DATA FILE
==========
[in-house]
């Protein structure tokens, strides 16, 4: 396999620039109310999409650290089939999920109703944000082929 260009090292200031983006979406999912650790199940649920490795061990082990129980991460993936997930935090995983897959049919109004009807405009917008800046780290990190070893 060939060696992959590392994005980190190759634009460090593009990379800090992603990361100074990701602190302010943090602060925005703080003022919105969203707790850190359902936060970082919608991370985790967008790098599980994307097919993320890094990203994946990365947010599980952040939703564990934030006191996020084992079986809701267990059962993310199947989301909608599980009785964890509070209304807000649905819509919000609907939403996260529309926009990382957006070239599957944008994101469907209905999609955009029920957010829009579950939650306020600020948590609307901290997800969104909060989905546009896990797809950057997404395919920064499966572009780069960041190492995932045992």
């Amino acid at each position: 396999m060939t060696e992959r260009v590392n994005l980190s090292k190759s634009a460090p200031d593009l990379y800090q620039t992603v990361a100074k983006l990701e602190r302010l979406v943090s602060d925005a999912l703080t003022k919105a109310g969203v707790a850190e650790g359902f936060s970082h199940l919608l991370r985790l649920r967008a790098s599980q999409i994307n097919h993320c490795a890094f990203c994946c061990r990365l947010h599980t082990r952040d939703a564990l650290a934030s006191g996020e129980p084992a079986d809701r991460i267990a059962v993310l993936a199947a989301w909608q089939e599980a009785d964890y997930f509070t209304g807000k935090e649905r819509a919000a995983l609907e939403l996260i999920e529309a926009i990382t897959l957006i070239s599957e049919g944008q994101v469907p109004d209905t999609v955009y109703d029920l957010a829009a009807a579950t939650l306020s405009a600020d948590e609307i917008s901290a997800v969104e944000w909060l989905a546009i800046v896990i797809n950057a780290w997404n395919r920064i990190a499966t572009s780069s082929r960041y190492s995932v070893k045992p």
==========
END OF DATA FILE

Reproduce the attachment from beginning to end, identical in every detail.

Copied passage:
[in-house]
């Protein structure tokens, strides 16, 4: 396999620039109310999409650290089939999920109703944000082929 260009090292200031983006979406999912650790199940649920490795061990082990129980991460993936997930935090995983897959049919109004009807405009917008800046780290990190070893 060939060696992959590392994005980190190759634009460090593009990379800090992603990361100074990701602190302010943090602060925005703080003022919105969203707790850190359902936060970082919608991370985790967008790098599980994307097919993320890094990203994946990365947010599980952040939703564990934030006191996020084992079986809701267990059962993310199947989301909608599980009785964890509070209304807000649905819509919000609907939403996260529309926009990382957006070239599957944008994101469907209905999609955009029920957010829009579950939650306020600020948590609307901290997800969104909060989905546009896990797809950057997404395919920064499966572009780069960041190492995932045992």
């Amino acid at each position: 396999m060939t060696e992959r260009v590392n994005l980190s090292k190759s634009a460090p200031d593009l990379y800090q620039t992603v990361a100074k983006l990701e602190r302010l979406v943090s602060d925005a999912l703080t003022k919105a109310g969203v707790a850190e650790g359902f936060s970082h199940l919608l991370r985790l649920r967008a790098s599980q999409i994307n097919h993320c490795a890094f990203c994946c061990r990365l947010h599980t082990r952040d939703a564990l650290a934030s006191g996020e129980p084992a079986d809701r991460i267990a059962v993310l993936a199947a989301w909608q089939e599980a009785d964890y997930f509070t209304g807000k935090e649905r819509a919000a995983l609907e939403l996260i999920e529309a926009i990382t897959l957006i070239s599957e049919g944008q994101v469907p109004d209905t999609v955009y109703d029920l957010a829009a009807a579950t939650l306020s405009a600020d948590e609307i917008s901290a997800v969104e944000w909060l989905a546009i800046v896990i797809n950057a780290w997404n395919r920064i990190a499966t572009s780069s082929r960041y190492s995932v070893k045992p």